Cash Out Refinance - Explained
What is a Cash Out Refinance?
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Table of ContentsWhat is a Cash Out Refinance?How Does Cash Out Refinancing Work?Loan TermsReceiving FundsInterest RatesClosing CostsBenefits of Cash-Out RefinanceCons
What is a Cash Out Refinance?
Cash Out Refinance is taking a new mortgage on a property. It involves using the new mortgage to pay the existing mortgage, with any amount above the original mortgage going to the mortgagor. Basically, the mortgagor is cashing out some or all of the equity in the home and creating a new mortgage secured by the home.
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How Does Cash Out Refinancing Work?
When you need to borrow against your homes equity, you can either choose to refinance and withdraw the net value or take a home equity line of credit, HELOC. HELOC and Cash Out Refinance are different in a number of ways including:
Refinancing pays your first mortgage; so, you'll have a new mortgage which may have different terms. This new mortgage comes with a different repayment period, different interest, and a new amortization schedule different from your first mortgage. In HELOC, you take an addition loan to your existing mortgage. This will be viewed as a second mortgage. The second mortgage does not repay the first. The second mortgage will have different terms from the first. If you have repaid the first mortgage in full, this second mortgage will act as your first.
In Cash Out refinance, you are given a lump sum when you get the loan. Here, the proceeds of the mortgage are used to pay off your first mortgage(s) including any associated costs and the remaining funds can be cashed out. . In HELOC, you are allowed to withdraw money from your line of credit during the draw period which is normally ten years. During the draw period, you will make monthly payments which will pay the principal and interest. After the draw period ends, you can no longer withdraw money and you start the repayment period. You will have up to 20 years to repay the mortgage.
Cash-Out refinance is offered through a fixed rate or adjustable rate mortgage. You will be presented with both options and you choose which is affordable according to your situation. In HELOC, the interest rate is variable and dependent on an index, the US Prime Rate as will be published in the Wall Street Journal. The interest rate will increase if the index goes up and will decrease if the index goes down. However, your lender can offer a fixed rate mortgage that allows you to have all the remaining or a portion of the remaining mortgage to a fixed rate loan. This option is offered by Bank of America.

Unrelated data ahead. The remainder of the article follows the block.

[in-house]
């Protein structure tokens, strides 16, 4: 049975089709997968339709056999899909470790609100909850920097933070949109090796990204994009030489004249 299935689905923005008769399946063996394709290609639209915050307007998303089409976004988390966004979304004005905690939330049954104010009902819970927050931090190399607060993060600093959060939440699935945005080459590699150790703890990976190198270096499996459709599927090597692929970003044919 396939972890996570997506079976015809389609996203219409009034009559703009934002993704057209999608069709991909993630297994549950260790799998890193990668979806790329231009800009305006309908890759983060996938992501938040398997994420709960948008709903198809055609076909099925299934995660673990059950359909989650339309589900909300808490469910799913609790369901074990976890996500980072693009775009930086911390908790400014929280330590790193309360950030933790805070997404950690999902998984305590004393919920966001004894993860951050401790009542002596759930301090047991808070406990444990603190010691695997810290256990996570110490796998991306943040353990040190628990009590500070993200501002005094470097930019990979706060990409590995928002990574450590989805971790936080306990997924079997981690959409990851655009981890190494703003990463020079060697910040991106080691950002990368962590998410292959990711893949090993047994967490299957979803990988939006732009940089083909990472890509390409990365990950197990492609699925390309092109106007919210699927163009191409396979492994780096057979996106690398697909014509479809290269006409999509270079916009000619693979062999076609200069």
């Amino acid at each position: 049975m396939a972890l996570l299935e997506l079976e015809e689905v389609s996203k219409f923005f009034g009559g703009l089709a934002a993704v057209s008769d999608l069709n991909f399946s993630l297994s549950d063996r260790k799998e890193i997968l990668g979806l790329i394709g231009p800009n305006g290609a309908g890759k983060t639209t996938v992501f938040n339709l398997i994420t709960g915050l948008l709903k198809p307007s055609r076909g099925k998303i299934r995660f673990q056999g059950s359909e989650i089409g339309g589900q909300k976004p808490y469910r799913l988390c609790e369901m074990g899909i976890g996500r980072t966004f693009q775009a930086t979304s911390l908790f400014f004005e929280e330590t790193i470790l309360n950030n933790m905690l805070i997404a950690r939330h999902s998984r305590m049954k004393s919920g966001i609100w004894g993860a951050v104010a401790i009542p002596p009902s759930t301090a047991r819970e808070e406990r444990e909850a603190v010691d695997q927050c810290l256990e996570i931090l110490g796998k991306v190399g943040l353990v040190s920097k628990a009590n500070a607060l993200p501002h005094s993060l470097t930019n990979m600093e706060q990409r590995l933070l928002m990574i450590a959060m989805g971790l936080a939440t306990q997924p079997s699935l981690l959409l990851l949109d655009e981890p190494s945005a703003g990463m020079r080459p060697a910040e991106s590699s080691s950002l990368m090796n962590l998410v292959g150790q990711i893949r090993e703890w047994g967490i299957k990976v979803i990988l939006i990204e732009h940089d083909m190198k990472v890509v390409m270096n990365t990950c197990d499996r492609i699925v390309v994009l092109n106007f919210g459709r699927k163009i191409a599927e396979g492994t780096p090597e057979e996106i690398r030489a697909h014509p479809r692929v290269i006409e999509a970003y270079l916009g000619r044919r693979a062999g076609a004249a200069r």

Cash out refinancing incurs closing costs similar to your first mortgage, while a HELOC has no closing costs or has relatively small costs. Before you take either of the mortgages, talk to your lender and they will give you information on both mortgage options so you can choose the one that will suit your situation.
Benefits of Cash-Out Refinance
- Low interest rates Comparing this mortgage type to HELOC or home equity loan, HEL, cash out refinance often offers lower interest rates.
- Debt consolidation You will no have two outstanding mortgages.
- Better credit history It may be used to consolidate debt and improve your credit score.
- Tax Refunds Mortgage interest rates are tax deductible. With a cash out refinance, you reduce your taxable income and can even get a big tax refund.
- Risk of Foreclosure Your home is the collateral in any kind of mortgage. Increasing the debt owed increases the foreclosure risk.
- New Loan terms - You will have new terms for the cash-out refinance loan.
- Closing Costs As with any refinance loan, you will have to pay closing costs that are between 3 and 6 percent of the principal amount.
- Private mortgage insurance will be needed if you take a mortgage about 80 percent of the value of your home. PMI costs between 0.05 and 1 percent of the loan amount every year.